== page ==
This is the approach retained by the New SCCs, which include a warranty that the parties “have no reason to believe that the laws in the third country of destination (…) prevent the data importer from fulfilling its obligations under these Clauses” based on an “understanding that laws that respect the essence of the fundamental rights and freedoms and do not exceed what is necessary and proportionate in a democratic society to safeguard one the objectives listed in Article 23(1) GDPR, are not in contradiction with the Clauses.” In giving that warranty, the New SCCs provide that the parties are to take into account, inter alia: “the specific circumstances of the transfer, including the content and duration of the contract; the scale and regularity of transfers; the length of the processing chain, the number of actors involved and the transmission channels used; the type of recipient; the purpose of processing; the nature of the personal data transferred; any relevant practical experience with prior instances, or the absence of requests for disclosure from public authorities received by the data importer for the type of data transferred.”[20]

A risk-based approach would also enable the data exporter to determine whether a combination of contractual and organisational measures may sometime be sufficient to mitigate the risks of the transfer to the individual, in particular where access to data by public authorities in the recipient country appears highly unlikely. This would be impossible under the current version of the Recommendations, which suggests that contractual and organisational measures may never be sufficient on their own without technical measures,[21] which appear to be essentially limited to strong encryption and pseudonymisation. This would result in unwarranted and significant business disruptions as these measures may be inadequate for the intended use of transferred data even when the likelihood of them being accessed by public authorities would be remote. This may also cause exporters to rely more extensively on derogations set out in article 49 of the GDPR, which would be contrary to the EDPB’s own previously-stated policy objective[22] and could even ultimately be less protective for data subjects.

Finally, by analogy with data protection impact assessments,[23] there may be circumstances under which a properly documented assessment of a country’s law and practice made for a particular transfer may be used more broadly for additional similar transfers (e.g., in terms of nature of the personal data, purposes and means of the transfer and categories of recipients) to the same country. In that case, to avoid uselessly repeating an onerous and time-consuming process, it should be clear that a data exporter may be allowed to rely on it in the future for similar transfers to the same country provided that it has verified that no changes in the law or practice of that country would warrant conducting another assessment.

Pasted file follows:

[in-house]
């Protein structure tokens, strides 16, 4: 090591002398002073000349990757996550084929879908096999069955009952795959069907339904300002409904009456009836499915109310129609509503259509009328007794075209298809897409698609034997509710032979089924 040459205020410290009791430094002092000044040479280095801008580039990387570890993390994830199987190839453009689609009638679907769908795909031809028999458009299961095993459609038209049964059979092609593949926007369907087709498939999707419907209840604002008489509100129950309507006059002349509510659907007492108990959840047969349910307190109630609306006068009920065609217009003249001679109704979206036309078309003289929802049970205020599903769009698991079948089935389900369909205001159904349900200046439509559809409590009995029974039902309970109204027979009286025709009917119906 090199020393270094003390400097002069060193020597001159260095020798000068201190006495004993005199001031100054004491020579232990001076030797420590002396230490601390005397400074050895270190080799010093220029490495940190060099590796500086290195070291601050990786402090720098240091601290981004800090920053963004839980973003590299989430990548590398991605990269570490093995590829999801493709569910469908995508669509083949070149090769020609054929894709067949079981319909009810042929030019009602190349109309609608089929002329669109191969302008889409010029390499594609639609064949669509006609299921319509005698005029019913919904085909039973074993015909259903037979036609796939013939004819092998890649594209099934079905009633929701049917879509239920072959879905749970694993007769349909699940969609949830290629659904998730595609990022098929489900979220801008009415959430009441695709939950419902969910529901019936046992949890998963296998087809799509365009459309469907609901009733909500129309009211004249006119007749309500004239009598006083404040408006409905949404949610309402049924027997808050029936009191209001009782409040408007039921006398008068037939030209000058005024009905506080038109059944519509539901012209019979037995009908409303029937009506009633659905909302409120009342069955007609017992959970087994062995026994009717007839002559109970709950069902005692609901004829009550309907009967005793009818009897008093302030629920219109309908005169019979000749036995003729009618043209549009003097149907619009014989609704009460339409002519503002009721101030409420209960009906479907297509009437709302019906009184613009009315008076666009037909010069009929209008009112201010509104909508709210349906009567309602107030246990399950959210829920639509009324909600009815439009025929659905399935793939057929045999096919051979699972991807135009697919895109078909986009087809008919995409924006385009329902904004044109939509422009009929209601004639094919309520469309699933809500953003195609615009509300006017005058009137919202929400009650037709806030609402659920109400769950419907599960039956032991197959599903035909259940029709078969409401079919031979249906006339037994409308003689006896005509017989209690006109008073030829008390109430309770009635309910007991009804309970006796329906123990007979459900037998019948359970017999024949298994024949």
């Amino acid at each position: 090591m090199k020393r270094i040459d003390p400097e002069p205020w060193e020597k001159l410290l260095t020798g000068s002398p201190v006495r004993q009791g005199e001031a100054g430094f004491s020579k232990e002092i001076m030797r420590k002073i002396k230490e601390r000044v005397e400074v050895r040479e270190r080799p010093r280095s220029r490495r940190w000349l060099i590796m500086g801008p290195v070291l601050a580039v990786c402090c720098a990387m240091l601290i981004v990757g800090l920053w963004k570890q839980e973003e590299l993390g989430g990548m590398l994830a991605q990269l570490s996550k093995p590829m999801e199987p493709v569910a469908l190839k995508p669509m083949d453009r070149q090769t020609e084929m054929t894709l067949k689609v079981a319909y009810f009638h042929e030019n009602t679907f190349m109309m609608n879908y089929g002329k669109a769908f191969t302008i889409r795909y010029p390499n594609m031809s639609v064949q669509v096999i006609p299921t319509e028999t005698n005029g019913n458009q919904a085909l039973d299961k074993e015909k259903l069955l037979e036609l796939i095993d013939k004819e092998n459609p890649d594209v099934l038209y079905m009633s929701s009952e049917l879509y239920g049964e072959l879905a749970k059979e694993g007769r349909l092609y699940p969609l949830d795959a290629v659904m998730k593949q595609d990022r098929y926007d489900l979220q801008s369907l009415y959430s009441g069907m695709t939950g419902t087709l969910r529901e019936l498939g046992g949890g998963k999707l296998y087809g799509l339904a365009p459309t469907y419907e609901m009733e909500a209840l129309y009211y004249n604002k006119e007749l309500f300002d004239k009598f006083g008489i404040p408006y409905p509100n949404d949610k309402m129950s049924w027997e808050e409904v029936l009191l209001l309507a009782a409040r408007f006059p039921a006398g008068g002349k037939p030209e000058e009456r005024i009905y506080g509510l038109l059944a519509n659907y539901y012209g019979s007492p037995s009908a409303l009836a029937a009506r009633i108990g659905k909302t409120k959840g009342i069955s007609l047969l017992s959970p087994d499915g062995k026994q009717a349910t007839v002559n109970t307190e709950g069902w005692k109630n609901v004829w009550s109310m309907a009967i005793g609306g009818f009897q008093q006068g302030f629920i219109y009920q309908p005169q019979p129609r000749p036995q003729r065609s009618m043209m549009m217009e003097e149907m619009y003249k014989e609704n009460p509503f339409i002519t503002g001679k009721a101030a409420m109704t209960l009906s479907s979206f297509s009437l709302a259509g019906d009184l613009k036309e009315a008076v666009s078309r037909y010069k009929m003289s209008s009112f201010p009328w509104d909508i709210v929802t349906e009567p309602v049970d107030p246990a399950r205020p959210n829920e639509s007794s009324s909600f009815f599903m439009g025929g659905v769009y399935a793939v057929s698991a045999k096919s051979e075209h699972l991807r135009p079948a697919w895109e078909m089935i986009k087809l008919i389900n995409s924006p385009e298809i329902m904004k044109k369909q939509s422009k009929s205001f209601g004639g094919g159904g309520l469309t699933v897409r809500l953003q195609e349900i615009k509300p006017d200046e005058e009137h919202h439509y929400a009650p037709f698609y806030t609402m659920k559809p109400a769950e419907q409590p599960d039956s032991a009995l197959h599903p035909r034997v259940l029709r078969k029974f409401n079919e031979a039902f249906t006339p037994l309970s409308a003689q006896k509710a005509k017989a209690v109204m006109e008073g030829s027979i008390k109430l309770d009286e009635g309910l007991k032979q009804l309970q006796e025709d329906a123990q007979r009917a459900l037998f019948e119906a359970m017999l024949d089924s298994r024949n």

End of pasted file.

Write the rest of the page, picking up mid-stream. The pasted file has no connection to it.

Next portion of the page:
The Recommendations should therefore enable data exporters to:

  • take into account whether it is likely that the transferred data will, in practice, be accessed by the public authorities of that country, having regard to the circumstances of the transfer, including the nature of the data contemplated to be transferred in conjunction with the country’s practice in that regard;
  • use a “sliding scale” of risk levels to determine whether strong technical measures are required (when the risk level is high) or contractual and/or organisational measures may suffice on their own (without a requirement to use technical measures such as encryption), for instance when access to the transferred data is highly unlikely based on the practice of the recipient country; and
  • once an assessment has been made and documented for a transfer to a given third country, rely on it as a precedent for further similar transfers to that country provided that the assessment is updated in the event of a change in the law and practice of that country.

c. Avoid Apparent “Per Se” Prohibitions of Cloud Computing or Remote Access to Data in the Clear

Many will interpret the fact that EDPB states that it is “incapable of envisioning an effective technical measure” applicable in the cases of cloud services requiring access to data in the clear (Use Case 6) and remote access for business purposes (Use Case 7)[24] as “per se” prohibitions of these data transfers. However, that interpretation would seem incompatible with the underlying principle set out in the Recommendations that it is the primary responsibility of data exporters make the assessments described in the various steps of the Recommendations.[25] Exporters should therefore be free to mitigate the risks of data transfers in the scenarios described in these two Use Cases by using supplementary measures, including, but not limited to, those described in the Recommendations.